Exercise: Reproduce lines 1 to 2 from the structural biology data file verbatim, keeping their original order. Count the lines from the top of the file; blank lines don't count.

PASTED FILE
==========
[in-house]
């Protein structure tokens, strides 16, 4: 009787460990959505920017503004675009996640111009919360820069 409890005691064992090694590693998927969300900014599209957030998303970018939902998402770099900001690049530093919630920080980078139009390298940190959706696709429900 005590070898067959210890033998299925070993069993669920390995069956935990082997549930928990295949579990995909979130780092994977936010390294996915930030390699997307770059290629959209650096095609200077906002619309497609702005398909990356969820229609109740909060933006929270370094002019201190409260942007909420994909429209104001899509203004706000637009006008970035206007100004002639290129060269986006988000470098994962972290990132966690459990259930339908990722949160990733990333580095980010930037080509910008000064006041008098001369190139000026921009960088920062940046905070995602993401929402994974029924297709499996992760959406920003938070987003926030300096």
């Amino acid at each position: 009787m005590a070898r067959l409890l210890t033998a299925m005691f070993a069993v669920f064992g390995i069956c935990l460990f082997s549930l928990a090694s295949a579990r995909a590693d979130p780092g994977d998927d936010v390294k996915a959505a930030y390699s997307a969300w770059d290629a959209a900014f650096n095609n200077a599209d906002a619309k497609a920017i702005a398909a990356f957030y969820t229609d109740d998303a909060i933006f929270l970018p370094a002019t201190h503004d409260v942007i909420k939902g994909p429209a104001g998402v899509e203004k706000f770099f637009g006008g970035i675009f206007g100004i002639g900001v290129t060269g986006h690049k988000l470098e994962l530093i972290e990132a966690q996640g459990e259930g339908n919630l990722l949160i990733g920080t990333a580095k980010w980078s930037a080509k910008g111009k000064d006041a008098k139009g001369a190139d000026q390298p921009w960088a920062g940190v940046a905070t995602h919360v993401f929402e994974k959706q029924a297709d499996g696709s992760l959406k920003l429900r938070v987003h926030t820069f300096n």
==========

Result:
[in-house]
């Protein structure tokens, strides 16, 4: 009787460990959505920017503004675009996640111009919360820069 409890005691064992090694590693998927969300900014599209957030998303970018939902998402770099900001690049530093919630920080980078139009390298940190959706696709429900 005590070898067959210890033998299925070993069993669920390995069956935990082997549930928990295949579990995909979130780092994977936010390294996915930030390699997307770059290629959209650096095609200077906002619309497609702005398909990356969820229609109740909060933006929270370094002019201190409260942007909420994909429209104001899509203004706000637009006008970035206007100004002639290129060269986006988000470098994962972290990132966690459990259930339908990722949160990733990333580095980010930037080509910008000064006041008098001369190139000026921009960088920062940046905070995602993401929402994974029924297709499996992760959406920003938070987003926030300096």